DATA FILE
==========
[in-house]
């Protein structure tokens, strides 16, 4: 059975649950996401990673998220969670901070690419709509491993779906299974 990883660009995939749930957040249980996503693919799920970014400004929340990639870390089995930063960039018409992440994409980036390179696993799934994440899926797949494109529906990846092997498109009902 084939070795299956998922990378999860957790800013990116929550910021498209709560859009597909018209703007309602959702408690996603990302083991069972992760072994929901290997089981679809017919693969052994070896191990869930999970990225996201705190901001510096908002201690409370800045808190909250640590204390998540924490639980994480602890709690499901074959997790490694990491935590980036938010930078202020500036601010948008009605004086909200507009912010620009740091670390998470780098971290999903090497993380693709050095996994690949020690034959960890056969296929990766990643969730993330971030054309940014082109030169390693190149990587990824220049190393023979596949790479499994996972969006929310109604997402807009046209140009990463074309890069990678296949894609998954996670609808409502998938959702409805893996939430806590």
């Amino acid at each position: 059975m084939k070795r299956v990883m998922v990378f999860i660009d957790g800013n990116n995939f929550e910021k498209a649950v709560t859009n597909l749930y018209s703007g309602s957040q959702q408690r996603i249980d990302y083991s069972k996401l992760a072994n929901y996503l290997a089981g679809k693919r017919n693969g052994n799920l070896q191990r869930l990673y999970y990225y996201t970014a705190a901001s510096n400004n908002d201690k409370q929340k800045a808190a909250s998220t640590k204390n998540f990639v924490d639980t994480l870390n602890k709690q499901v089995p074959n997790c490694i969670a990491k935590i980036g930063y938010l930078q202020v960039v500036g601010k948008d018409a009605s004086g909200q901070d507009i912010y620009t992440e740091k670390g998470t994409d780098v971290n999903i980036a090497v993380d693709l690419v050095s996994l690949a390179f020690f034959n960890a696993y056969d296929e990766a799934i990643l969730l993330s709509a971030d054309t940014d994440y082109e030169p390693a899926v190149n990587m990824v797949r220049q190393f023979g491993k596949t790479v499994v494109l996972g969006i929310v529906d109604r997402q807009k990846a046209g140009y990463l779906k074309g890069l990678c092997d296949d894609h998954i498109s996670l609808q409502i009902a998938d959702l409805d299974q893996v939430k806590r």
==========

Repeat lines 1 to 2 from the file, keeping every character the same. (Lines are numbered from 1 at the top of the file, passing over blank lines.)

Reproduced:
[in-house]
């Protein structure tokens, strides 16, 4: 059975649950996401990673998220969670901070690419709509491993779906299974 990883660009995939749930957040249980996503693919799920970014400004929340990639870390089995930063960039018409992440994409980036390179696993799934994440899926797949494109529906990846092997498109009902 084939070795299956998922990378999860957790800013990116929550910021498209709560859009597909018209703007309602959702408690996603990302083991069972992760072994929901290997089981679809017919693969052994070896191990869930999970990225996201705190901001510096908002201690409370800045808190909250640590204390998540924490639980994480602890709690499901074959997790490694990491935590980036938010930078202020500036601010948008009605004086909200507009912010620009740091670390998470780098971290999903090497993380693709050095996994690949020690034959960890056969296929990766990643969730993330971030054309940014082109030169390693190149990587990824220049190393023979596949790479499994996972969006929310109604997402807009046209140009990463074309890069990678296949894609998954996670609808409502998938959702409805893996939430806590």